The Kiatmoo9 Gym has been the recipient of the prestigious “gym of the year” award (2002) and during years when the gym does NOT win the award, it’s usually one of the nominees.
What makes Kiatmoo9 unique is that all of the fighters that fight out of the gym live in the village and because of that, the camp doesn’t have to provide accommodation because the fighters all return to their homes after training.
The fact that the gym doesn’t get “imported” fighters (like the Bangkok based gyms get) speaks volumes for the quality of the training because the elite fighters that come out of the gym (Singdam and Panomrunglek) have been produced there from scratch.
Singdam, who was the recipient of the “fighter of the year” award in 2003, still sits at the top of the rankings and headlines the major cards. In fact, at the time of this writing (April, 2013), he’s the current champion in light weight (135lb) division at Lumpinee stadium.
He has also captured the lumpinee title in the super feather weight division (130lbs), as well as two Thailand national titles (126lbs and 130lbs).
Panomrunglek has captured 4 major titles as well. He’s won 2 lumpinee belts (“fly weight” title in 2003 and the “super fly weight” title in 2010).
He has also won a Thailand national title in 2009, as well as the Toyota and Isuzu sponsored tournaments. Like Singdam, Panomrunglek was also elected the “best fighter of Lumpinee” (2004).
Other top fighters training out of Kiatmoo9 are Superlek wor sungprapai; a former champion who’s currently ranked number 9 in the bantamweight division at Lumpinee and Rungnaray, who is currently ranked in the number 2 spot in the light fly weight division (108lbs) at Lumpinee stadium.
The Kiatmoo9 gym is located in the Buriram province, which translated, means the “city of happiness”. Buriram is located approximately 410km northeast of Bangkok in the region of Issan.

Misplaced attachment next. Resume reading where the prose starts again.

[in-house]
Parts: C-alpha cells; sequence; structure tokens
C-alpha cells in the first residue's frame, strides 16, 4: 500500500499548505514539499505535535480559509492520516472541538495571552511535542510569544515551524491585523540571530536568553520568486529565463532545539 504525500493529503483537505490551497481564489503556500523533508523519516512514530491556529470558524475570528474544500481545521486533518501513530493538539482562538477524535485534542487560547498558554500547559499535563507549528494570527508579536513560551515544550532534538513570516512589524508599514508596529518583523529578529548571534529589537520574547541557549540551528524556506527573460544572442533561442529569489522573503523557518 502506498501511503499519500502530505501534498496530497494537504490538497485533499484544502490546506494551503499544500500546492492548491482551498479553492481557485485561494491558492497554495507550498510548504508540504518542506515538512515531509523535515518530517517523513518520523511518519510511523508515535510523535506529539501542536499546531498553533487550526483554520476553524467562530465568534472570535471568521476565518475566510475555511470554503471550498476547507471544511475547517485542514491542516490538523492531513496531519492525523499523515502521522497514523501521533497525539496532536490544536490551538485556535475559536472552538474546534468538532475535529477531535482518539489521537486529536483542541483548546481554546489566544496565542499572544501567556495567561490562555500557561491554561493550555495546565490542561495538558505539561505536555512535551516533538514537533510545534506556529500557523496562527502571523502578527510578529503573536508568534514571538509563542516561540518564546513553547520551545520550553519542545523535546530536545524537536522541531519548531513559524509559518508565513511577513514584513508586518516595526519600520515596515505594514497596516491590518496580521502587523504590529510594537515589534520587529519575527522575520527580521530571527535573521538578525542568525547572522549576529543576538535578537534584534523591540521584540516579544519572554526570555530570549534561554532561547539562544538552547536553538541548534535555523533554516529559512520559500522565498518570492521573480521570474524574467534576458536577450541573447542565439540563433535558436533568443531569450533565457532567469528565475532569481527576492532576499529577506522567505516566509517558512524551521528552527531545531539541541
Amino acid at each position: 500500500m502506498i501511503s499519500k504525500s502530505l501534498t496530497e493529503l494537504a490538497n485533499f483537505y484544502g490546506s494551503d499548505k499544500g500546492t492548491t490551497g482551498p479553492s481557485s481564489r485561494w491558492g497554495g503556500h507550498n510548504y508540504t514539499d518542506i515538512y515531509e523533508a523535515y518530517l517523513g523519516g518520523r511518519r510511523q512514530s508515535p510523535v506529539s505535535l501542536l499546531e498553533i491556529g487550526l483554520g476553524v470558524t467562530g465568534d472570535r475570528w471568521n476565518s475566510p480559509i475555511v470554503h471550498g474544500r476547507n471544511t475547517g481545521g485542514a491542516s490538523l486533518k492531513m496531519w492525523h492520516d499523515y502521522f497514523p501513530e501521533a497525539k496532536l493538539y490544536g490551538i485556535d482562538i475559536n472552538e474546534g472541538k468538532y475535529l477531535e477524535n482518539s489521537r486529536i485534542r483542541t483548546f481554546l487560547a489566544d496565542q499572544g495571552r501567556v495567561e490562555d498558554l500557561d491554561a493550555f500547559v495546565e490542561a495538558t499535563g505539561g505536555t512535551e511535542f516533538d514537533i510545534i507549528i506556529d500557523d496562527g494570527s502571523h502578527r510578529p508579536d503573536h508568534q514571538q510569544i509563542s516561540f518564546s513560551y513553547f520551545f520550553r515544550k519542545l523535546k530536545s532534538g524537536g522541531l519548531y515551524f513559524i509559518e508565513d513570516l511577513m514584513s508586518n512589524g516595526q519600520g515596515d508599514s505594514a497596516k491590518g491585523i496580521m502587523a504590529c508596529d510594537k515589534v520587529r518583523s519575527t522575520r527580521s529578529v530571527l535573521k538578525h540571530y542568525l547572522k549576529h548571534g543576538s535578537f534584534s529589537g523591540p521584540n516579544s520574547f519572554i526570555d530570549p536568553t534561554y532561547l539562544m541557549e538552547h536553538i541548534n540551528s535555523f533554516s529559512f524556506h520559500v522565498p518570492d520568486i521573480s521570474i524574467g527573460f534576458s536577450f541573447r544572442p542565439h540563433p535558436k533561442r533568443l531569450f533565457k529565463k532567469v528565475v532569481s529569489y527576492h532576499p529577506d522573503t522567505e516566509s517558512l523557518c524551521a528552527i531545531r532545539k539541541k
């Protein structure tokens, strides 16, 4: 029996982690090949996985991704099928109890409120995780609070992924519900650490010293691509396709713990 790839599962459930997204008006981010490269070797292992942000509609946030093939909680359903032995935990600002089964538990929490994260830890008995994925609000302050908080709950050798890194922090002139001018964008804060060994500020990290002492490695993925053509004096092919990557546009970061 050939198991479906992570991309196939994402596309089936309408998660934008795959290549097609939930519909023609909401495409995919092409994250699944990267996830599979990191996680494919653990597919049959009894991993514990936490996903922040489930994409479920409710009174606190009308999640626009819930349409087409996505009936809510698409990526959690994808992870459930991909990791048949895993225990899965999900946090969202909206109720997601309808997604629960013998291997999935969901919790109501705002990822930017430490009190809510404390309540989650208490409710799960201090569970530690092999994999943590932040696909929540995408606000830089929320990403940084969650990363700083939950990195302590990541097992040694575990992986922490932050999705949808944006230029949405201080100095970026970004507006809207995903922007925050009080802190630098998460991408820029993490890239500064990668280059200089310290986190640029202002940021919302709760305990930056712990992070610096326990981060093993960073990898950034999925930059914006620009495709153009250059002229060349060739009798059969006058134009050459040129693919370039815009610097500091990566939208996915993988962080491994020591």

You can access the gym by plane (Nok Air has direct flights from Bangkok) or by bus (which you can take from the Mochit bus terminal). Click here for a detailed travel guide on getting to Buriram.
The gym itself is in the district of Takotapi, which isn’t far from the Cambodian border. In fact, the province of Buriram used to be under Khmer rule and in the early 19th century, the town, originally named Muang Pae, was renamed Buriram and came under Thai rule. Given the history of the province and its inhabitants, it’s not surprising that the people at the gym speak Khmer language.
There are no rooms available for fighters at the gym (Thai or foreigners) so if you would like to train here, you can book a room at the Takotapi hotel.
That is a family run hotel located a short 10 minute walk from the gym (the owners speak English). To find the exact location of the gym, your best bet is to get assistance from them regarding the details of getting there from the airport of the bus station.
Training Info & Photos
The training routine at the Kiatmoo9 camp is best described by Matt Neilsen; a Muay Thai enthusiast who spent time training here..
The sessions consist of a 1 hour run with sprints at various points in the morning. 30 minutes skipping with a heavy rope in the afternoon, three to five 8 minute rounds on pads (yes … 8 minute rounds), three to five 8 minute rounds on the bag, and 1 hour clinching, finishing off with 300-500 fast knees on the bag. Twice a day, 6 days a week, 7 days a week if they have a fight coming up.
The pad rounds are intense. There are no preset combos, you just throw what ever you want and the pad-man catches it perfectly. If you wait too long before throwing a technique (3 seconds) the pad-man bashes you or throws you to the ground.
The owner is open to the idea of foreigners training there, but only if your skill level is up to par. Frankly, they just don’t have the time to be breaking down the basics to beginners as their main priority is on the development of their own fighters.